Bartering was not very efficient. When you used bartering you couldn't make change, you were limited in what you could exchange and the items you used for bartering might be hard to carry around.
Luckily, someone came up with the idea of money. Chunks of precious metals (such as gold and silver) were first used. Precious metals were thought to be valuable by a lot of people. For that reason precious metals worked pretty well as money. They were relatively easy to carry, durable and could be divided into items of different weights. However, different metals were worth different amounts: every time there was an exchange the metals had to be weighed.
Then coins were minted. Coins usually were standardized in weight and size and everyone accepted them. They were just scarce enough that people couldn't get all they wanted. But carrying around a large amount of coins was dangerous, and coins were heavy. People needed to think of a different way to make exchanges. Some people started leaving their coins with goldsmiths in their town. The goldsmith would give the people a piece of paper as a receipt. Pretty soon people were exchanging that piece of paper for a good or service. That is how paper money came to be!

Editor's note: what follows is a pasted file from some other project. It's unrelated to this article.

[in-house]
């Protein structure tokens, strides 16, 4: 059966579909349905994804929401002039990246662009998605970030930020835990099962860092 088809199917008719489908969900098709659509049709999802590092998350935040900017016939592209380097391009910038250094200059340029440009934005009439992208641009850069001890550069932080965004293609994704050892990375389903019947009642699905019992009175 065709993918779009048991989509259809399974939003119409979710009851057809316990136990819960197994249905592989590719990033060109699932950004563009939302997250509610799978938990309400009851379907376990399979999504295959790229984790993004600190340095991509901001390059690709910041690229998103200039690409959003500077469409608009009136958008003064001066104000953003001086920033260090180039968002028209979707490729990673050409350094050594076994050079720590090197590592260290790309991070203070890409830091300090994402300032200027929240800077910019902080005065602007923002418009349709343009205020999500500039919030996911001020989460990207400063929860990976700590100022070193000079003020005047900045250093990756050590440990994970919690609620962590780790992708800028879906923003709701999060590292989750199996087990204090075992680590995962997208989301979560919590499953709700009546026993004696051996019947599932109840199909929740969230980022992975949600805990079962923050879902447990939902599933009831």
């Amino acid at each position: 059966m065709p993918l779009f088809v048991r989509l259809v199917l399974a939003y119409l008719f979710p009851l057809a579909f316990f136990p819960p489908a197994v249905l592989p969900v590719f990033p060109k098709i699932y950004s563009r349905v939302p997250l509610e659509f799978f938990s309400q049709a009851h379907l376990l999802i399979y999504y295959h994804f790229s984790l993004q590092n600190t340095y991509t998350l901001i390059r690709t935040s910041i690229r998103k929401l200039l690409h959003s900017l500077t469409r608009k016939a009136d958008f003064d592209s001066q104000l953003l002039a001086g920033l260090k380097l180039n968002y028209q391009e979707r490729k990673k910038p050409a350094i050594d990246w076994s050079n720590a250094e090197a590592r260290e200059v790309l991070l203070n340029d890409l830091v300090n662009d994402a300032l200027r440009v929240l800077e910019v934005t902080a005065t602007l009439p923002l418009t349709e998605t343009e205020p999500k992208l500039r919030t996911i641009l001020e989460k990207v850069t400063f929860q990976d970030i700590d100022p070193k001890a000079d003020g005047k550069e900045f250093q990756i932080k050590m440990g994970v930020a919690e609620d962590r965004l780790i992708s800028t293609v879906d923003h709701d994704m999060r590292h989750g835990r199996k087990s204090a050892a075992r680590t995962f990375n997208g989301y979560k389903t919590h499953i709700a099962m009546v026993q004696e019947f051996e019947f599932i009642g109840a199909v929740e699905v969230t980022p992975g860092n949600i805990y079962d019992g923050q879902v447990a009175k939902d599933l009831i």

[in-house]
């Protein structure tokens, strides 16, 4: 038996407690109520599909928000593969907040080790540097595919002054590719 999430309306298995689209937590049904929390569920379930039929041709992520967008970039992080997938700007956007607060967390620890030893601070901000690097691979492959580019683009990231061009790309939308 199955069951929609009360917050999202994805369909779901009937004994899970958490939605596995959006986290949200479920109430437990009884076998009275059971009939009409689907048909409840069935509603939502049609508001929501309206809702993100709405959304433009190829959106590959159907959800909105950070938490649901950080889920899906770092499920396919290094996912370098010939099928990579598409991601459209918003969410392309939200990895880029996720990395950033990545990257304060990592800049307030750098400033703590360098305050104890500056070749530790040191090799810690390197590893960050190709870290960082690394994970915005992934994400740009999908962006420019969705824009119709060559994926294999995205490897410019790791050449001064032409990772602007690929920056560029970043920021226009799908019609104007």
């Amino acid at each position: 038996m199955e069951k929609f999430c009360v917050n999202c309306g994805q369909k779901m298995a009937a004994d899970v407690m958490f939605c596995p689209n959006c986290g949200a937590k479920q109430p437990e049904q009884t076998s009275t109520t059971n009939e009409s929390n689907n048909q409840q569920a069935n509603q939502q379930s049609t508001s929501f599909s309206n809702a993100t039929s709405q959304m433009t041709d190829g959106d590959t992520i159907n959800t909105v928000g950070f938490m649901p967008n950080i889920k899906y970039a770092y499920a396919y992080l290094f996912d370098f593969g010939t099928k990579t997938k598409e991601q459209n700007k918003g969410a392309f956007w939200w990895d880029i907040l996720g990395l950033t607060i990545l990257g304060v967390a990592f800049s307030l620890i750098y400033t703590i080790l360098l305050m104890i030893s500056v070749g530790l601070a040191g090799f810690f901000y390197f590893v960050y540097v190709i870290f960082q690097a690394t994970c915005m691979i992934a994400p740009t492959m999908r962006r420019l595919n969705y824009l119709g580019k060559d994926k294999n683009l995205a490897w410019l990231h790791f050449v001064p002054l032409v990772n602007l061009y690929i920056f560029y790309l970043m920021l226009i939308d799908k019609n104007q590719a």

Eventually, governments started issuing paper money and coins. The government declared what each coin or bill was worth, and the people started accepting that money. When money is generally accepted, and it is not easily torn or broken, and it can be carried around without too much of an effort, and it can be broken into smaller amounts–then that is when you have a money system that works!
In fact, those are the four characteristics of money. Money must be generally accepted, durable, easy to carry (portable) and easily divided (divisible).
Now ask the students to think about tobacco again. Was it generally accepted? [Yes.] Was it durable? [No, it crumbled.] Was it easy to carry around? [It could blow away and it could be bulky to carry.] Was it easily divided? [Maybe, but if somebody wanted the whole leaf, then it would be hard to divide it]